Collins, presiding over the hearing, policed the comments closely at first, but as the hearing wore on, the speakers increasingly used the microphone to talk about their general views on having a new Wal-Mart in town.

John Cantrell, a former high school teacher who was against the permit, was exasperated when Collins cut him off. Cantrell complained about the proximity of the giant commercial complex to the nearby middle school, but Collins deemed them unrelated to the permit application.

“Well, who is it, who is supposed to hear these concerns?” Cantrell asked.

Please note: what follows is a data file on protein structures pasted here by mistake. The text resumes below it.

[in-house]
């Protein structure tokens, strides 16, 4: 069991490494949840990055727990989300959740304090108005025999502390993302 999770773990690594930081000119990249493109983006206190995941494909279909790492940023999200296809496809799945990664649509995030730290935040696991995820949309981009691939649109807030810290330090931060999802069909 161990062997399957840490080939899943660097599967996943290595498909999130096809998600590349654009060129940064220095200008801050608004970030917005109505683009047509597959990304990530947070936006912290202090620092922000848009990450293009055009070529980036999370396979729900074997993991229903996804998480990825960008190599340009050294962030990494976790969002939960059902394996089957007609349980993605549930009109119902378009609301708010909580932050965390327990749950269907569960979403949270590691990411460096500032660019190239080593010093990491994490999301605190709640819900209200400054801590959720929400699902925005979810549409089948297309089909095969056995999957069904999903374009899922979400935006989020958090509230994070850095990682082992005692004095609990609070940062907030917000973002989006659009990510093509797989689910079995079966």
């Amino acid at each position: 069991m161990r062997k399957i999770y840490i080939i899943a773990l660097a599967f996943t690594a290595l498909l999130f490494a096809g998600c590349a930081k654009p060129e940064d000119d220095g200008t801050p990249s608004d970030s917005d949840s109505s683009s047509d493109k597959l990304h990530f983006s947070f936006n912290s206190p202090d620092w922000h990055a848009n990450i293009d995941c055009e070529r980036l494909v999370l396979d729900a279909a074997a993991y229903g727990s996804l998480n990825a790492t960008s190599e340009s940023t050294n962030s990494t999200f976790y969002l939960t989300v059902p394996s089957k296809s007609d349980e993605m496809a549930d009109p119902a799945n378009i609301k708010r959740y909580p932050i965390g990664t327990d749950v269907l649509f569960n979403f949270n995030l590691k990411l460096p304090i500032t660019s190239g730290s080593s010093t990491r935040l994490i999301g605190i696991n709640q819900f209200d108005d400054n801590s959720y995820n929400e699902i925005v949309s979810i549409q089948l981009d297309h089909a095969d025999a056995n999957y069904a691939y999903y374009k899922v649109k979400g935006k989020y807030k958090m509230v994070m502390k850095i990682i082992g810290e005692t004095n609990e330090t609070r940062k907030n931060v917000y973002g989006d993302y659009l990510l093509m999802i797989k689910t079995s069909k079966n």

“I don’t know. It’s not us. Not here,” Collins said.

After the hearing was closed, Collins explained the guidelines for public hearings on special use permits are governed by state statutes and that, at the advice of Henning, he attempted to keep the discussion focused on the issue of exceeding square footage requirements.

“It may be that there are [towns] that take a looser approach than this, but I think that’s risky,” Henning said, adding that the developers could appeal the vote of the board if they felt the hearing was stilted.

Kim Hibbard, general counsel for the N.C. League of Municipalities, agreed that quasi-judicial hearings must be held to a different standard from other types of public hearings.

“If it was a quasi-judicial hearing, there are different rules. It would need to be relevant to the situation,” Hibbard said.

However, exactly how much of the comments should have been reined in is subjective.